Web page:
Another Author of the Month at MyShelf.Com
Author of the Month
Karen Essex [August 2003]
Chosen by Beverly Rowe, MyShelf.Com
I have always been an avid reader of historical fiction, and when I saw the intriguing cover of Kleopatra, along with the unusual spelling of the great lady's name, I just had to read the book.
Kleopatra and Pharaoh, the two volume biographical novel about the great
queen and her life and times, my choice as Author of the Month just had
to be Karen Essex. I have become a dedicated fan of this exciting writer.
Her research is impeccable, and her writing is positively intoxicating.
She really brings Mark Antony, Julius Caesar and Octavian to life, and
Kleopatra emerges as the
I am looking forward to reading more of Karen Essex's work. She graciously granted me an interview; here are her thoughts on the world of writing.
Bev: Karen, please
give us a thumbnail biography and tell us about your background and life
Bev: Karen, please give us a thumbnail biography and tell us about your background and life before Kleopatra.
Karen: Was there life before Kleopatra? I don't remember it too well! Actually, I was a theater major in college, then drifted into film production, and awoke just shy of my 30th birthday in a panic because I'd forgotten to be a writer. Then, I worked as a journalist, published some short fiction, wrote a novel that didn't get published, and finally got the idea to write a book about Kleopatra that would give that great woman some dimension beyond the old seductress myth propagated by historians, poets, dramatists, and filmmakers. Little did I know that it would become such a project of passion and such a lengthy journey. But once I was hooked, I decided to do it with as much integrity as possible. So there went 10 years of my life!
Bev: Who are your favorite authors? Has any particular writer been an inspiration to your writing?
Karen: As far as novels, I am most drawn to thick, complicated novels where human desire intersects with history and politics and global events. The novels of Iris Murdoch, Naguib Mafouz, Lawrence Durrell, George Eliot, Marcel Proust, E. M. Forester, and A. S. Byatt, have greatly inspired and influenced me. And there are many, many others. I was a theater major as an undergraduate, and I think my writing is also informed by the great dramatists like Euripides, Sophocles, and Shakespeare, as well as opera, which I adore. I've been both praised for and "accused" of being a theatrical writer. I do believe that the most important thing a writer can do is read. Not just read, but read consciously, passionately, and analytically. If your body is what you eat, then your writing is surely what you read and have read.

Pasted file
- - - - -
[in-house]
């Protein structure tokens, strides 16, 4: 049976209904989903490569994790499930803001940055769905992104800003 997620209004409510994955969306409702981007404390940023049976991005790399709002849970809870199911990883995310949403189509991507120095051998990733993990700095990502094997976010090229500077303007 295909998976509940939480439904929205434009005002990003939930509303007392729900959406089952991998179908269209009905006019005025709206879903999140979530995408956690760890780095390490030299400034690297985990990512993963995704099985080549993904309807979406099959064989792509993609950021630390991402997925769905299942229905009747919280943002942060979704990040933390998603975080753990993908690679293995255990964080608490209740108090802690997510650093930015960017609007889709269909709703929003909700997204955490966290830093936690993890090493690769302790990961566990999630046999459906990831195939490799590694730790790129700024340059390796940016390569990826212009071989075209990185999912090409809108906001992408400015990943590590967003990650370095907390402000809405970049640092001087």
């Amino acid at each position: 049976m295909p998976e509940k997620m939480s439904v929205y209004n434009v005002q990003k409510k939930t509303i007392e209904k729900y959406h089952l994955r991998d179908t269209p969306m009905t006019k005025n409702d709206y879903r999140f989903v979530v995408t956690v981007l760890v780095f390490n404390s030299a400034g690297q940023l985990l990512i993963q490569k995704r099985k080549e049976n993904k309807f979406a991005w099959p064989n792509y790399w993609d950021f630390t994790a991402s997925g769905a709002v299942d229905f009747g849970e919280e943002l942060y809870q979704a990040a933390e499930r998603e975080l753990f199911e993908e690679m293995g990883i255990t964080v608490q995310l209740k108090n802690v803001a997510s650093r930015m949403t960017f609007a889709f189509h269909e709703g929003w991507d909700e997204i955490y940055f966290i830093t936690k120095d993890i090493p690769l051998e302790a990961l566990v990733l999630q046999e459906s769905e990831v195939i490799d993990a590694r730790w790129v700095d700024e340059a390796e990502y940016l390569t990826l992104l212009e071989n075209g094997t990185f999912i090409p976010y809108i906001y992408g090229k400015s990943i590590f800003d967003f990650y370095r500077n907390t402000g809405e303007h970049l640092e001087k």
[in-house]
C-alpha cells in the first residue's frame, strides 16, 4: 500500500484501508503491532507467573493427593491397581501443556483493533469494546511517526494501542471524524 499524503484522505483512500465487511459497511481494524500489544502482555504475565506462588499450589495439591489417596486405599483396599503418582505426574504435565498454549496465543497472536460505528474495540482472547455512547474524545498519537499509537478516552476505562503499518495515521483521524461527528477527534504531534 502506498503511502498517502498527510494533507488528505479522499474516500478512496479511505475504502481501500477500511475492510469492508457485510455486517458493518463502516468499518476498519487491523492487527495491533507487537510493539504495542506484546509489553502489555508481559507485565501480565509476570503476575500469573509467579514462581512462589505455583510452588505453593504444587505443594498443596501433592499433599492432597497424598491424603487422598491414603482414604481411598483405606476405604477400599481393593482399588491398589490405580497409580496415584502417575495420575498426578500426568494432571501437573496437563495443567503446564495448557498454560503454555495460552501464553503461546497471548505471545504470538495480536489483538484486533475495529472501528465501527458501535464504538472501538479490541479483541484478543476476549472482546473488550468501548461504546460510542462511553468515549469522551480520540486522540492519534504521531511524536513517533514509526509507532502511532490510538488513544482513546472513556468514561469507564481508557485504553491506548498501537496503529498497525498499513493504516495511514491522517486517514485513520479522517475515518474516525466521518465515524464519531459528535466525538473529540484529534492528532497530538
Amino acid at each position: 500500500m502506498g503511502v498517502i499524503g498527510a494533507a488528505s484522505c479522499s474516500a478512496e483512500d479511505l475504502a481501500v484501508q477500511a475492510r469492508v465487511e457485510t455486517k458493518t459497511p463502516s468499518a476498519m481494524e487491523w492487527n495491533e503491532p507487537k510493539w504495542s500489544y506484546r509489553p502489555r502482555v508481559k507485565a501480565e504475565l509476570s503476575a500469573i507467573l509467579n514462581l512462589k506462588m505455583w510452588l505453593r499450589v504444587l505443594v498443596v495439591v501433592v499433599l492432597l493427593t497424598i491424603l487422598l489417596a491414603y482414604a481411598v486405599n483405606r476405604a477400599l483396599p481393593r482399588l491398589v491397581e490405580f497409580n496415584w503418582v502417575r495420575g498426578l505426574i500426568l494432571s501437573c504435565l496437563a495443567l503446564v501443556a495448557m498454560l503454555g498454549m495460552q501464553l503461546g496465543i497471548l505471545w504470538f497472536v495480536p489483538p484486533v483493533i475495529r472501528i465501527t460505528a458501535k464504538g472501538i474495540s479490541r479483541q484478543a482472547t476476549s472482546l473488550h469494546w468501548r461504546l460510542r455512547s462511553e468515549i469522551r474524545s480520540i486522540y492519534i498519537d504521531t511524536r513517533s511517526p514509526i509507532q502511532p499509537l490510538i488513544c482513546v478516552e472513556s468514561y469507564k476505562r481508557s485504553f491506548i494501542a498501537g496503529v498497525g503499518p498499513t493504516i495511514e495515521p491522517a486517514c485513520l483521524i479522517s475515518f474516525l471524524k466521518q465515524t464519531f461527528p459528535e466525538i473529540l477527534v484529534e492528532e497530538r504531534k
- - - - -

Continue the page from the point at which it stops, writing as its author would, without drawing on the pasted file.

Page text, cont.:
Bev: Your book Bettie Page - The Life of a Pinup Legend, is out of print--and very expensive, if you can even find a copy of it. What are the plans for a reprint of this wonderful Biography?
Karen: Would you believe that the publisher went belly-up, thus taking the book out of print? We would love to find a new publisher for the book, but the New York publishing establishment doesn't seem to "get it," despite the book's success. I get so many e-mails asking for the book. I've been so busy with the Kleopatra books and my screenwriting work that I haven't put too much time into finding a new publisher. Perhaps when things calm down...
Bev: I was always intrigued by Kleopatra, and read everything I could get my hands on about her. I probably would not have picked up another book about her, but your version of the great queen's life, with the nontraditional spelling and the exciting cover, really caught my eye. Why did you spell her name Kleopatra instead of using the traditional "C" spelling?
Karen: Kleopatra is the original Greek spelling. It's how she would have spelled her name. Since I wanted to restore more of the historical Kleopatra--the ruler, the queen, the political player, the strategist, diplomat, mother, and spiritual descendant of Alexander the Great--I thought I should also restore the proper spelling of her name.